Keith Urban had a rough go of it in late 2006, when the tour for his brilliant Love, Pain & the Whole Crazy Thing was delayed fore health-related reasons. Urban has nonetheless been a road dog in 2007, and this greatest-hits package couldn't have come at a better time. Covering eight years, these are not merely album cuts, but in most cases the actual radio edits of hit singles -- album lengths are generally longer -- so these are the actual versions of tunes that made country radio and the video channels, so it doesn't replicate previous collections. From "I Told You So" and "Making Memories of Us" it goes right on through to the far more powerful version of "Days Go By" and "Where the Blacktop Ends." The 16 catalog tracks top what is the norm for compilations like this, which usually stop at ten or twelve cuts. But there's a bit more; a lot more actually. There are two new tracks that lead this baby off, and the first one's a doozie. "Romeo's Tune" was written by Steve Forbert who, back in the mid- and late '70s, was the next up-and-comer on the songwriting scene (and who appeared on an early Cyndi Lauper video), who has been compared to both Bob Dylan and John Prine, but at the time, his brand of easy, open rock was far more refreshing than that of either of those comparisons. The song is a great fit for Urban, whose voice has just enough graininess in it to recall the original, but it also rocks harder. Urban is faithful to the original but lets his guitar do plenty of talking in the mix. This should be released as a new single to country radio and hopefully there'll be a video coming to boot. The other bonus is "Got It Right This Time (The Celebration)," which was self-penned. It begins with a B-3 and a Fender Rhodes, a slippery drum loop, and one of those trademark, mid-tempo love ballad hooks that Urban can write all day long. Given his travails over the past few years, this sounds like a love song for his new wife, Nicole Kidman. That's conjecture, but given that it was written in 2006, it's a pretty good bet. When the guitars open up and the snare starts to crack, Urban's croon glides over this soulful, easy rocker and builds to a killer bridge where the electric six-strings, percussion, organ, and piano swell to the bursting point and it's all joy. Bottom line: it's one of the great romantic rockers of 2007. Equal parts Tom Petty, Don Henley, and Bob Seger, it's a country-pop song that will go down as one of his best. Clocking in at almost 76 minutes, this is a comp for the fans, and for the uninitiated as well.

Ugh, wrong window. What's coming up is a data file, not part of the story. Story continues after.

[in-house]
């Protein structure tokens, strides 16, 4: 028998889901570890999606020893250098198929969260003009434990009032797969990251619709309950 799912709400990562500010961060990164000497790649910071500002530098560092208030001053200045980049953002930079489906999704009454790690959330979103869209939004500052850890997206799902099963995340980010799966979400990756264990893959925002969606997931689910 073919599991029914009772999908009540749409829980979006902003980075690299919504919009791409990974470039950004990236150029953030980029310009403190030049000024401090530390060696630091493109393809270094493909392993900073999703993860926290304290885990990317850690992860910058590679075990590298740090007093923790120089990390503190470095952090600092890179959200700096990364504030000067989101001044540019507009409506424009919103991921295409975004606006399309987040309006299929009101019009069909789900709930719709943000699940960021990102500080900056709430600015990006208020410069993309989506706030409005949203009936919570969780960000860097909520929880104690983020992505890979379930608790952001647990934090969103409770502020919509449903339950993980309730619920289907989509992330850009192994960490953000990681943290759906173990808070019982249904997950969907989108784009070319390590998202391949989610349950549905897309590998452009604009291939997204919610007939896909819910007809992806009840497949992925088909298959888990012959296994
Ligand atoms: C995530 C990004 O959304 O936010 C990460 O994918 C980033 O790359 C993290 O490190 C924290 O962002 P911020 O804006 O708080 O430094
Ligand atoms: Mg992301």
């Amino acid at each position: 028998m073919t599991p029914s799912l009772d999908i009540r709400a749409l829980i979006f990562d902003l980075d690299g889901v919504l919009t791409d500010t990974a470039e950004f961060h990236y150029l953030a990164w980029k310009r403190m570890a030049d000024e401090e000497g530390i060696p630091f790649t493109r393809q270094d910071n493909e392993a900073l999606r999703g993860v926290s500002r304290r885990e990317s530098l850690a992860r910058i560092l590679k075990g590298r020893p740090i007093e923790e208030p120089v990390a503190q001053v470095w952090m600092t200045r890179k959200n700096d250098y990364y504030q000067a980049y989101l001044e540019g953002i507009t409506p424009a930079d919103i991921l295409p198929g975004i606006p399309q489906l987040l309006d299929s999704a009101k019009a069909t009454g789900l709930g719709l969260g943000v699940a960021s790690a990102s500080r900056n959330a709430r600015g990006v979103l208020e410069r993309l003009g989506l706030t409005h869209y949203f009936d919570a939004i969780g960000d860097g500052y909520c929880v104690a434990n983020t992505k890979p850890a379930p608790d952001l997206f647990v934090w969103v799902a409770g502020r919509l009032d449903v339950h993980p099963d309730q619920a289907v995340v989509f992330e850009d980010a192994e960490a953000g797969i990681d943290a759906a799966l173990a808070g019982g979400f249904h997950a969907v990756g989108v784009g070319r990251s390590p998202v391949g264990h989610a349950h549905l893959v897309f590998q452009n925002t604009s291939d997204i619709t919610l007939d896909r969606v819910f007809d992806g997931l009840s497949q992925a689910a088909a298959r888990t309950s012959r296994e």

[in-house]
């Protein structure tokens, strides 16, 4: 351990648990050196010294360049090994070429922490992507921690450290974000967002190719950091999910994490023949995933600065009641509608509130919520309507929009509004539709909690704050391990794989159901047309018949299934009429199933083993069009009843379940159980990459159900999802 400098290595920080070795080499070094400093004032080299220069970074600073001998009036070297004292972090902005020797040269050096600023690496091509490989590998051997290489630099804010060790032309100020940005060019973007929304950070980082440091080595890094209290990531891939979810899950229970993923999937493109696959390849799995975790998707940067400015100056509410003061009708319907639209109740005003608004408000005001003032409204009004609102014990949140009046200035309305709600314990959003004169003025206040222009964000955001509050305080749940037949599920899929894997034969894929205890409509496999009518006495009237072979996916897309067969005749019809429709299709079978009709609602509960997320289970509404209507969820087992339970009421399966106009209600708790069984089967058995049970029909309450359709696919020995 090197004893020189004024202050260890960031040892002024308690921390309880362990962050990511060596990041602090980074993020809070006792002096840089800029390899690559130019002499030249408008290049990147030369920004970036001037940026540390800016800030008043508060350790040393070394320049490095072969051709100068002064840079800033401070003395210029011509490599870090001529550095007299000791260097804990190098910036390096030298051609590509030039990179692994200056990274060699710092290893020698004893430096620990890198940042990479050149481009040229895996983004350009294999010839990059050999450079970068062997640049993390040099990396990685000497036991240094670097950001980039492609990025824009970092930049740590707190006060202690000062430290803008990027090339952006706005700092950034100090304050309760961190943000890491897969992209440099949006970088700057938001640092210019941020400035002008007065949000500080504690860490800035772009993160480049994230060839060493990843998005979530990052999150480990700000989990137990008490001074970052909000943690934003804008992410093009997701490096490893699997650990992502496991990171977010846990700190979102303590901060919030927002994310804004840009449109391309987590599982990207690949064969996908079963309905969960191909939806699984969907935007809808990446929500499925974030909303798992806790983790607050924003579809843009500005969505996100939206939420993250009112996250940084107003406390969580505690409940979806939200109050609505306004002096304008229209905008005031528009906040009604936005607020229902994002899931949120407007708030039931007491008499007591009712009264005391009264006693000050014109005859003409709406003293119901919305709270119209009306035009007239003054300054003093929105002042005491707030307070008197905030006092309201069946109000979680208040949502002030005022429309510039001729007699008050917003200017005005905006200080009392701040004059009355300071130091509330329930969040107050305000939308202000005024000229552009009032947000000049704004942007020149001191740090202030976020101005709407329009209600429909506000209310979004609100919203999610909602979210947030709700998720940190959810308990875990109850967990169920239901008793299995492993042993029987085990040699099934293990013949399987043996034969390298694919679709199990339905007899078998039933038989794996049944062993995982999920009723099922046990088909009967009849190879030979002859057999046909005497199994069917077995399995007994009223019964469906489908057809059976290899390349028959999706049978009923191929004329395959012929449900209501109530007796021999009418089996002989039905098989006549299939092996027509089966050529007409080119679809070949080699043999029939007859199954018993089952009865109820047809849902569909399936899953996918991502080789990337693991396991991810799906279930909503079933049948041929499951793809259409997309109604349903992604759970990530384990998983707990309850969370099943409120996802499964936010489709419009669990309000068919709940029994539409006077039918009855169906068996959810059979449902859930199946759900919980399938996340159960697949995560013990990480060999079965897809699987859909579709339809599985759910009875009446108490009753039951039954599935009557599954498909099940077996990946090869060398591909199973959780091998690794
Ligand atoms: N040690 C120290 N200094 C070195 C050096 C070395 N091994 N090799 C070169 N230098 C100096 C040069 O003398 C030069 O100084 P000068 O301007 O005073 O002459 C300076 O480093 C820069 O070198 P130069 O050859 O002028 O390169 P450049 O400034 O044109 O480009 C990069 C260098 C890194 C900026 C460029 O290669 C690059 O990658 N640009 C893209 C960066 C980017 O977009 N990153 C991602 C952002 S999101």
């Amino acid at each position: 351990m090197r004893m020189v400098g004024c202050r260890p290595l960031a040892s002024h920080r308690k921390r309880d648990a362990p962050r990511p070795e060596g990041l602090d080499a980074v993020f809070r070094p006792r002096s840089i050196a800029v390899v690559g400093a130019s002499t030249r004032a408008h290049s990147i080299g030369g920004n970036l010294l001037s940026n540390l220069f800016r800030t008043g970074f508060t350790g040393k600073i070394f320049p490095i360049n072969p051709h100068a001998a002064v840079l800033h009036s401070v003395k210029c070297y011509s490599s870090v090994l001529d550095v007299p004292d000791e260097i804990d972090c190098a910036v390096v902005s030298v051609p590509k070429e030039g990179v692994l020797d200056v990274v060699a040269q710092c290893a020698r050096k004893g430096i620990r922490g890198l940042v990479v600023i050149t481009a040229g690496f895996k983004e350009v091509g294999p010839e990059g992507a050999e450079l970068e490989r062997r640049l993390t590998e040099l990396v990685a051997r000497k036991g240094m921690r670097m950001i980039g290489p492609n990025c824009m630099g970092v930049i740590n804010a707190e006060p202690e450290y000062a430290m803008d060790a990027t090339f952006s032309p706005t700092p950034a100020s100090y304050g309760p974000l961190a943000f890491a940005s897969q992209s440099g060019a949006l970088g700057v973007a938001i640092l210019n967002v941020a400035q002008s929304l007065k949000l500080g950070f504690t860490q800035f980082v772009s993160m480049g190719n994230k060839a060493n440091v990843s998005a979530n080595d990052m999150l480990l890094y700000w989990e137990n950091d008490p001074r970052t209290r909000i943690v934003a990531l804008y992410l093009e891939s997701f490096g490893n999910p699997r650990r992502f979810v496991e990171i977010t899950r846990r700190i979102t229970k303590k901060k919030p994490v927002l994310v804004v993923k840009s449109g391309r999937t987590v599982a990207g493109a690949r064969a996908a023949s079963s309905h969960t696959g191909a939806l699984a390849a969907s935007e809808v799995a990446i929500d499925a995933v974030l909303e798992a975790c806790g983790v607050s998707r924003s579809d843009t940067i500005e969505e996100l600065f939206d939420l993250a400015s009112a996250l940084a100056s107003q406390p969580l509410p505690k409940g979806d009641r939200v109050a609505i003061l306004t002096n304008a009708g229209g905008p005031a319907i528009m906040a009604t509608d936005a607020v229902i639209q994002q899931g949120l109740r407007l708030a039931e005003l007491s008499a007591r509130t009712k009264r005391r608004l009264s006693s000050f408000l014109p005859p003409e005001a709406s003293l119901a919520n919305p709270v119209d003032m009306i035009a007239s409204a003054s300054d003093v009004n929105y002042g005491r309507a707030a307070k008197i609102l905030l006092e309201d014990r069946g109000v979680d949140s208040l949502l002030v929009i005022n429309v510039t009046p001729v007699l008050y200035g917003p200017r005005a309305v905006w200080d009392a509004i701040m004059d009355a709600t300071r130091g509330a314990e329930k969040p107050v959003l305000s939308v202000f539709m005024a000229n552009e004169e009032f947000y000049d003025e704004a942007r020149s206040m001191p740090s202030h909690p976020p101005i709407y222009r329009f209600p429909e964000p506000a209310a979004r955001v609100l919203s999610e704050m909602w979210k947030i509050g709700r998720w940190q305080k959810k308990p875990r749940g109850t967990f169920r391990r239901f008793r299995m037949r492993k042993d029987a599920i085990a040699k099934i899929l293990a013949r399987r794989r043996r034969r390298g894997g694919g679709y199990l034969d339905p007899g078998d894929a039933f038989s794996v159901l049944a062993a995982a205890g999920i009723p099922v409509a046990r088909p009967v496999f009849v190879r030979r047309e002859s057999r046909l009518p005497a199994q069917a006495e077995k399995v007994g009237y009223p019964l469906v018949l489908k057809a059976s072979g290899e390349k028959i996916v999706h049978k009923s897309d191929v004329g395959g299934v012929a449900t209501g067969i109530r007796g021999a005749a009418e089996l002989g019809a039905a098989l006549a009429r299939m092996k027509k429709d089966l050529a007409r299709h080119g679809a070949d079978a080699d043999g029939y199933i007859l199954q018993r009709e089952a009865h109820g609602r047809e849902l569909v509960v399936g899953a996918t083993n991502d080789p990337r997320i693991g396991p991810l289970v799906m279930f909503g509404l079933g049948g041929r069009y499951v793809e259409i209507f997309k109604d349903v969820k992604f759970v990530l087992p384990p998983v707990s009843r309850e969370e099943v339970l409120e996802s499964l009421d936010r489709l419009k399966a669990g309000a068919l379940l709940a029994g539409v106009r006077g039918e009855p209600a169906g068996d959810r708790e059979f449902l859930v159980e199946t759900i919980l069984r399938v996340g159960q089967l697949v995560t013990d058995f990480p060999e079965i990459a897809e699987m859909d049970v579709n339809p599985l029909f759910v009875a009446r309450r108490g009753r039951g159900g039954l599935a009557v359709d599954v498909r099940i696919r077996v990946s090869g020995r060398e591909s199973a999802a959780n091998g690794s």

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AllMusic Review by Thom Jurek